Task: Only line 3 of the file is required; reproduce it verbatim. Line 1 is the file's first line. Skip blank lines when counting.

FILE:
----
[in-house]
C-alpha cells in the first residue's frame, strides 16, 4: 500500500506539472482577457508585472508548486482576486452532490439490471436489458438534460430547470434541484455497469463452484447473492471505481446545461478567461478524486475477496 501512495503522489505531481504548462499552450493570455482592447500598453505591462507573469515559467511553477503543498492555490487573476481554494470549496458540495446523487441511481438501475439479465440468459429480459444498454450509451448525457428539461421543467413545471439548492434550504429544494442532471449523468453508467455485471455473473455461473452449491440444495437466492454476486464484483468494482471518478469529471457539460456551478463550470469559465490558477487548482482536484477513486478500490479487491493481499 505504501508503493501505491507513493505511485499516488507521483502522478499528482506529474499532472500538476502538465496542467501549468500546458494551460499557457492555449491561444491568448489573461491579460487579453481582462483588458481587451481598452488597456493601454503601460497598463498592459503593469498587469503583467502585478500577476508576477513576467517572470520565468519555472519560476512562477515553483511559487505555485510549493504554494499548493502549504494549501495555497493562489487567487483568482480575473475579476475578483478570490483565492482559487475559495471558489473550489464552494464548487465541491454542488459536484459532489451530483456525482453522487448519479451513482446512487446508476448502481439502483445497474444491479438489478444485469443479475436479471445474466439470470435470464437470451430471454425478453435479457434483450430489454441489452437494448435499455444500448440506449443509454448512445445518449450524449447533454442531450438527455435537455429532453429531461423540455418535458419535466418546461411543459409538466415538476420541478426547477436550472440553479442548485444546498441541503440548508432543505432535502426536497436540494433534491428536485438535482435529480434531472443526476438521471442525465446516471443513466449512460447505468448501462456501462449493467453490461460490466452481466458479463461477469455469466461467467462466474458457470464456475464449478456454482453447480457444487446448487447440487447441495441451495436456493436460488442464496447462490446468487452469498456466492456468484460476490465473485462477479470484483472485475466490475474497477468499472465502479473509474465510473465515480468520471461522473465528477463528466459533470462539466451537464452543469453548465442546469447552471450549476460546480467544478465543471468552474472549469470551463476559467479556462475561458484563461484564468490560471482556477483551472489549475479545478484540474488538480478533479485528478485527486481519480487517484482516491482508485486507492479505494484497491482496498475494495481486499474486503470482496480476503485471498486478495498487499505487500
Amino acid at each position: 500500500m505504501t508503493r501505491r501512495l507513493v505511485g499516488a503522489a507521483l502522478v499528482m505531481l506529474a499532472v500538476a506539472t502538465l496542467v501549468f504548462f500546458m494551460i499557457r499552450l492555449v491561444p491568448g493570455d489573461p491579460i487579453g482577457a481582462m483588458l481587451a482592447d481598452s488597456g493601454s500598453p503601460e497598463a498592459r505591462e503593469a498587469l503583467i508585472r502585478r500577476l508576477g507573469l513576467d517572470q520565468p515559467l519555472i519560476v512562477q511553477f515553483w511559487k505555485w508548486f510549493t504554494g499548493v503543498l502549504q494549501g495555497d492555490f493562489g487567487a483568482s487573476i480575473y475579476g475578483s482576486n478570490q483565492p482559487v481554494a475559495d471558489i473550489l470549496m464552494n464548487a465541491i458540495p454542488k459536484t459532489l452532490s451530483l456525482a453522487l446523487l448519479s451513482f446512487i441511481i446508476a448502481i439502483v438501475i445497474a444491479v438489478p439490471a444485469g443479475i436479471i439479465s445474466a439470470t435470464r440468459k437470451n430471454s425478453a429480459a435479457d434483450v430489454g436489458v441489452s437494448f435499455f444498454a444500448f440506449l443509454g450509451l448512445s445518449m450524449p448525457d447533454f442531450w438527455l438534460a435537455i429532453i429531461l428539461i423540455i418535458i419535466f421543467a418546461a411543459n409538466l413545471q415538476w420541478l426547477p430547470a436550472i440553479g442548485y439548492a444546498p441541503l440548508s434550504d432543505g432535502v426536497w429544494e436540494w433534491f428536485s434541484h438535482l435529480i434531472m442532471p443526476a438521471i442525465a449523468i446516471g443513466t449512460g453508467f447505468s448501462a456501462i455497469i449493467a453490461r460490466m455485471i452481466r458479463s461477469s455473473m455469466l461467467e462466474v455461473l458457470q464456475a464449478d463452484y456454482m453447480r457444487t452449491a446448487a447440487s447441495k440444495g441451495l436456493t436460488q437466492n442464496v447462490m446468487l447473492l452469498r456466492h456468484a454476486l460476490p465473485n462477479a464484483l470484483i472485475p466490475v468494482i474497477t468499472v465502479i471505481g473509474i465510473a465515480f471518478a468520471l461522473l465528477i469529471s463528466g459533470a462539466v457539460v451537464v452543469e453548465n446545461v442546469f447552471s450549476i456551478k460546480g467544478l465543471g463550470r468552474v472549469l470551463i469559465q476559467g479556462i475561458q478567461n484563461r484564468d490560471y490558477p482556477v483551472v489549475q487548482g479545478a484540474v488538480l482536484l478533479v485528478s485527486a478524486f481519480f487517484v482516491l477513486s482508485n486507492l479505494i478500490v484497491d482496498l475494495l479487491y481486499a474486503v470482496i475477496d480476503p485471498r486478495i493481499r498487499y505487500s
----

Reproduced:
Amino acid at each position: 500500500m505504501t508503493r501505491r501512495l507513493v505511485g499516488a503522489a507521483l502522478v499528482m505531481l506529474a499532472v500538476a506539472t502538465l496542467v501549468f504548462f500546458m494551460i499557457r499552450l492555449v491561444p491568448g493570455d489573461p491579460i487579453g482577457a481582462m483588458l481587451a482592447d481598452s488597456g493601454s500598453p503601460e497598463a498592459r505591462e503593469a498587469l503583467i508585472r502585478r500577476l508576477g507573469l513576467d517572470q520565468p515559467l519555472i519560476v512562477q511553477f515553483w511559487k505555485w508548486f510549493t504554494g499548493v503543498l502549504q494549501g495555497d492555490f493562489g487567487a483568482s487573476i480575473y475579476g475578483s482576486n478570490q483565492p482559487v481554494a475559495d471558489i473550489l470549496m464552494n464548487a465541491i458540495p454542488k459536484t459532489l452532490s451530483l456525482a453522487l446523487l448519479s451513482f446512487i441511481i446508476a448502481i439502483v438501475i445497474a444491479v438489478p439490471a444485469g443479475i436479471i439479465s445474466a439470470t435470464r440468459k437470451n430471454s425478453a429480459a435479457d434483450v430489454g436489458v441489452s437494448f435499455f444498454a444500448f440506449l443509454g450509451l448512445s445518449m450524449p448525457d447533454f442531450w438527455l438534460a435537455i429532453i429531461l428539461i423540455i418535458i419535466f421543467a418546461a411543459n409538466l413545471q415538476w420541478l426547477p430547470a436550472i440553479g442548485y439548492a444546498p441541503l440548508s434550504d432543505g432535502v426536497w429544494e436540494w433534491f428536485s434541484h438535482l435529480i434531472m442532471p443526476a438521471i442525465a449523468i446516471g443513466t449512460g453508467f447505468s448501462a456501462i455497469i449493467a453490461r460490466m455485471i452481466r458479463s461477469s455473473m455469466l461467467e462466474v455461473l458457470q464456475a464449478d463452484y456454482m453447480r457444487t452449491a446448487a447440487s447441495k440444495g441451495l436456493t436460488q437466492n442464496v447462490m446468487l447473492l452469498r456466492h456468484a454476486l460476490p465473485n462477479a464484483l470484483i472485475p466490475v468494482i474497477t468499472v465502479i471505481g473509474i465510473a465515480f471518478a468520471l461522473l465528477i469529471s463528466g459533470a462539466v457539460v451537464v452543469e453548465n446545461v442546469f447552471s450549476i456551478k460546480g467544478l465543471g463550470r468552474v472549469l470551463i469559465q476559467g479556462i475561458q478567461n484563461r484564468d490560471y490558477p482556477v483551472v489549475q487548482g479545478a484540474v488538480l482536484l478533479v485528478s485527486a478524486f481519480f487517484v482516491l477513486s482508485n486507492l479505494i478500490v484497491d482496498l475494495l479487491y481486499a474486503v470482496i475477496d480476503p485471498r486478495i493481499r498487499y505487500s